Why are businesses struggling with social media ROI?

I’m hardly surprised by ComputerWorldUK’s report that businesses are not seeing the return on their social media investment.

I regularly encounter CEOs who claim that their business has social media under control. Dig a little deeper and you find that what they mean is that they have a Twitter button on their website, push out the odd tweet to a hundred or so followers detailing company news, and maintain a basic blog containing random contributions from employees looking to raise their profile in the organisation ahead of their pay reviews.

If this sounds like a rant, that’s because this is a rant. CEOs, CMOs, CTOs and CFOs need to stop viewing social media as a kids’ game to be left to the grads and the interns. Implementing a successful social media strategy requires experience, management and resources. It is an active (and reactive) process that will only deliver results if planned carefully, implemented methodically and evaluated and updated throughout.

I run a small B2B PR agency and I can personally vouch for the ability of social media to deliver great bottom-line results. Some examples are:

  • Three client wins through LinkedIn, one of which is now our fourth highest earning account of all time (having brought in tens of thousands of pounds this year). These three wins together have accounted for over £100k of business for the business.
  • The ability to cross sell new services to three existing clients
  • Six speaking opportunities
  • Six quality new business leads (and many not-so-quality leads)
  • Seven award nominations
  • One top quality employee attracted to work with us by our social media credentials.
  • Seven new journalist / analyst relationships developed and nurtured.
  • 300%+ increase in hits to our company website
  • Access to over 10,000 businesspeople a month through our blogs, Twitter feeds and LinkedIn groups
  • Two invitations to contribute chapters to a book

If you’re not impressed by these numbers, perhaps I should contextualise. I run a start-up B2B PR, social media and video production company that employs six people. The industry suffers from a skills shortage. As consultants, each client is worth thousands to the business. In a crowded marketplace and during a global recession, generating leads and converting them is tough. I hope you will agree that these results are at least worth looking at.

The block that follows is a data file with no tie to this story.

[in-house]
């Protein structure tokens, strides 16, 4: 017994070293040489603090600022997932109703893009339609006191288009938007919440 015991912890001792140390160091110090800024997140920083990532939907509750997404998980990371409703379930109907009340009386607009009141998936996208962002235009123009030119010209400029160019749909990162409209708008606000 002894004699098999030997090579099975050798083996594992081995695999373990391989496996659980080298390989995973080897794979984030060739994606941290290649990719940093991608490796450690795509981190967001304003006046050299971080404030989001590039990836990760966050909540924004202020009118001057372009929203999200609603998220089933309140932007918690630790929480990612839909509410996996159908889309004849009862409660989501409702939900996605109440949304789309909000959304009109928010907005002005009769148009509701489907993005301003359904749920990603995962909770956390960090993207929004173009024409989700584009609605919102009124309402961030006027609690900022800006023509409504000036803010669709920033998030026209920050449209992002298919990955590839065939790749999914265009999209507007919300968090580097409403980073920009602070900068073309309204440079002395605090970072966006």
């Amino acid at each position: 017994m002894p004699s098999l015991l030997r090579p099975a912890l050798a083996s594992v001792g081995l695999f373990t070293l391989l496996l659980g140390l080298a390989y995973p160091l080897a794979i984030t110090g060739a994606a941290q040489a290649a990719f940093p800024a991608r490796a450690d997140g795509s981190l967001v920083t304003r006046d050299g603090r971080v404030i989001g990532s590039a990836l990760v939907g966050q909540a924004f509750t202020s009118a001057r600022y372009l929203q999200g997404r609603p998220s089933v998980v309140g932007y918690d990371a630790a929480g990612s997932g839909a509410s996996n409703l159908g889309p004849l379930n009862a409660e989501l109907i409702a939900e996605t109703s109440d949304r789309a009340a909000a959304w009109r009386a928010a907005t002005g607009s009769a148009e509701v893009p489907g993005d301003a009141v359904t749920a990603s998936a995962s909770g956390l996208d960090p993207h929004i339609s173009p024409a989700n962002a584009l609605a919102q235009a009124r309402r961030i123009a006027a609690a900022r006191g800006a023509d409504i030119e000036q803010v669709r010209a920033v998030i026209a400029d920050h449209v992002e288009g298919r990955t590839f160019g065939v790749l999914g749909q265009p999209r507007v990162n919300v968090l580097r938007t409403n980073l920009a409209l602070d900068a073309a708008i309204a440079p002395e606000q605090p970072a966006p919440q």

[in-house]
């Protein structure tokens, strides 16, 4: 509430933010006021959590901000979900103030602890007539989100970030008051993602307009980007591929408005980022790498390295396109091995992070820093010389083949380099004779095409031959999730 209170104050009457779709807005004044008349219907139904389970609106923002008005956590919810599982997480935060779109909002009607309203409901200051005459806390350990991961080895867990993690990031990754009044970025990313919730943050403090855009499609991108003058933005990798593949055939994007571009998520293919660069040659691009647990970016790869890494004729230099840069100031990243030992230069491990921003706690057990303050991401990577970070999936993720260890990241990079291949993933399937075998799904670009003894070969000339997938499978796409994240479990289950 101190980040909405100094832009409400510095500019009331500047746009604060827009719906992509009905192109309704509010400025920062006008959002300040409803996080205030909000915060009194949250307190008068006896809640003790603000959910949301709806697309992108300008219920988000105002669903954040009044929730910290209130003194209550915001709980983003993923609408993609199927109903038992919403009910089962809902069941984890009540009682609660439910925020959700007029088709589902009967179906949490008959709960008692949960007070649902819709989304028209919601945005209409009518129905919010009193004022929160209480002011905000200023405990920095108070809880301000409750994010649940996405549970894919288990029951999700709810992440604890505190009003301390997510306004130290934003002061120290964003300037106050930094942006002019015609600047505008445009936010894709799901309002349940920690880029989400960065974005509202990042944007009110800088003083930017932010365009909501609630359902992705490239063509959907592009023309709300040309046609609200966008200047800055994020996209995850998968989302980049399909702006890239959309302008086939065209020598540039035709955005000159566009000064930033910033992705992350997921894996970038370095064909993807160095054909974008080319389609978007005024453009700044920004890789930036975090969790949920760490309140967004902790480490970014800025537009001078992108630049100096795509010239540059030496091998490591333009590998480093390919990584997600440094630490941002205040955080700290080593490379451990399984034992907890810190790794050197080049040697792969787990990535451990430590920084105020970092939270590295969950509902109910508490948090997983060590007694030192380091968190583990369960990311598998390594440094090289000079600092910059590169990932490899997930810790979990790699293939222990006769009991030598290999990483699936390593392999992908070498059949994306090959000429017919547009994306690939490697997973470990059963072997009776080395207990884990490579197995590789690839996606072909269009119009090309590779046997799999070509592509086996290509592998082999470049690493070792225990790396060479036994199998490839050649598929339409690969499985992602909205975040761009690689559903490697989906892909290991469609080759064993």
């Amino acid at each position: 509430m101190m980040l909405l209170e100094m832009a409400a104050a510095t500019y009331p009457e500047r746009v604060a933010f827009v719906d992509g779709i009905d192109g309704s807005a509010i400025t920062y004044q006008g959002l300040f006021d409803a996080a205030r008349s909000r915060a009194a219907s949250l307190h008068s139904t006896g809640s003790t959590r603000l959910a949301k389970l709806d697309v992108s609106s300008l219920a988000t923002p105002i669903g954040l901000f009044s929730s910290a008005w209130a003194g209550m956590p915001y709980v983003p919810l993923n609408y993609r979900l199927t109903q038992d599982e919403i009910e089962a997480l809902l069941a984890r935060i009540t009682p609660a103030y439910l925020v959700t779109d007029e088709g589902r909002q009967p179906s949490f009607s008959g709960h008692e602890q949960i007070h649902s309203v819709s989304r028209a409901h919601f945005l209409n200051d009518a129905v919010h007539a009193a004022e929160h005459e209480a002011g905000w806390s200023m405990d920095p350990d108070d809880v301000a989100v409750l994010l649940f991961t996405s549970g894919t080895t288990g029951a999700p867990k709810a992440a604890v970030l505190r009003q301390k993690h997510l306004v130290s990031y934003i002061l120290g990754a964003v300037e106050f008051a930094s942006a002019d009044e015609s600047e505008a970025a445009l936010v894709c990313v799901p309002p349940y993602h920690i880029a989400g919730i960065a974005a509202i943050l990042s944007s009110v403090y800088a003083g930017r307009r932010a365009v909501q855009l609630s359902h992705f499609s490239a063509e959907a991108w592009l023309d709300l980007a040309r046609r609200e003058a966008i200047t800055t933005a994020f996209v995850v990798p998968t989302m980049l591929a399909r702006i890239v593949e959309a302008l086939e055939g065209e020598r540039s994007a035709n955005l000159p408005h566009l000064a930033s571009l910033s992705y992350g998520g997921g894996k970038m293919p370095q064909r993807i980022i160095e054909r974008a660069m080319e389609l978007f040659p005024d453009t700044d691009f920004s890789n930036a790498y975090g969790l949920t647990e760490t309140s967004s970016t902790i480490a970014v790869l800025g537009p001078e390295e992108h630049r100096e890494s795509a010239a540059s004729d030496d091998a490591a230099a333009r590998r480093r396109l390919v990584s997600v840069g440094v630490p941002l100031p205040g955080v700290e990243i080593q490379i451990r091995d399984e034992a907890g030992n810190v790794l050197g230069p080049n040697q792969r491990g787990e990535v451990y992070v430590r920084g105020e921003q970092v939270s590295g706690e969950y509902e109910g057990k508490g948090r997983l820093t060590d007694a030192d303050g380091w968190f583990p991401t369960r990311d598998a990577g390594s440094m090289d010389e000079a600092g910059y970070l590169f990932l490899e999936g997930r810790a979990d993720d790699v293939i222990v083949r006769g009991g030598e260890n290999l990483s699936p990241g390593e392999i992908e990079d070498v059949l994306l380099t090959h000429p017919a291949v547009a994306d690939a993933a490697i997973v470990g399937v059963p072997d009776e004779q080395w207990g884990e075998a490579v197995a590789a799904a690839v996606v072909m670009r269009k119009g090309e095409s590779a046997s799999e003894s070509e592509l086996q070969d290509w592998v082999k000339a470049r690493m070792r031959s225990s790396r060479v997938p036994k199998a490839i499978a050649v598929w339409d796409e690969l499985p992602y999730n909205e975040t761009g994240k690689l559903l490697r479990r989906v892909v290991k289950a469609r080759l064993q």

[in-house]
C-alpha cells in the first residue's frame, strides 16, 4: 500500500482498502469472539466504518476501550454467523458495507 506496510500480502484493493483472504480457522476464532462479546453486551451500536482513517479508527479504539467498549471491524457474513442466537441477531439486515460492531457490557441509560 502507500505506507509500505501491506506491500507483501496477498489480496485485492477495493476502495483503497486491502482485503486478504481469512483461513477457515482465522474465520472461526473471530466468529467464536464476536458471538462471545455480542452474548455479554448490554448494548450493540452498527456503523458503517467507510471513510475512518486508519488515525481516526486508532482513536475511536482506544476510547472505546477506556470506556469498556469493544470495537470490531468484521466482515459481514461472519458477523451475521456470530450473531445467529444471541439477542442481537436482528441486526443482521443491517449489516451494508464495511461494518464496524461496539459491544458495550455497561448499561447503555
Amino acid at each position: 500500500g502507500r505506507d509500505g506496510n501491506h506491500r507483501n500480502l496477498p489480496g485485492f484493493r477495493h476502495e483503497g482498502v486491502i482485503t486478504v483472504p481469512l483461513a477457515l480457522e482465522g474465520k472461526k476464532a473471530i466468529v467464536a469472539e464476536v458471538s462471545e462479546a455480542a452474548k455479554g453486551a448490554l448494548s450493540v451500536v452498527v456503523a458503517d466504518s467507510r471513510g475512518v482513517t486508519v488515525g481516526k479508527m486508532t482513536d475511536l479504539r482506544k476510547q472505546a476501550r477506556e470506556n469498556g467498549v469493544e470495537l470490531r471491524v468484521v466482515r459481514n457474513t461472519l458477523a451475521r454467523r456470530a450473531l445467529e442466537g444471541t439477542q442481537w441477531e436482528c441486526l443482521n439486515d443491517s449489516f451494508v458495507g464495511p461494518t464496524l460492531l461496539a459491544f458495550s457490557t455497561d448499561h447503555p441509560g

So how have I achieved these great results through social media, you might ask? The answer is that it hasn’t been easy. It’s been a case of trial and error, and I’ve certainly wasted quite a bit of time in the process (I put this down to learning). It’s taken persistence, the ability to keep at it when results are slow to build, plenty of time and a truly strategic approach. It’s involved:

  • An intelligent approach to keeping track of LinkedIn conversations
  • An insistence on maintaining both my blogs (this one and the UK Business Blog), even when their followings were minimal
  • Lots of listening
  • Recognising that social media are evolving faster than I can keep up, so never claiming to be an expert
  • A blog (that’s this one!) designed to meet specific objectives, to be useful to people (e.g. through our social stats collection – the largest on the web!) and to help businesses achieve better results through social media
  • Sharing as much knowledge and info as I possibly can online

So my message is simple: If CEOs want to start seeing return on their social media investment, they need to invest.

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Heather Baker is founder and Managing Director of award-nominated B2B PR, Social Media and Video Production Consultancy, TopLine Communications. The company helps clients in a range of industries to build thought leadership, through integrated communications campaigns. Heather is the editor of two popular blogs, The B2B Guide to Social Media and the UK Business Blog, which focuses on market entry for international firms. She has a MA in Psychology from the University of Cape Town and is currently studying for her MBA at the London Business School.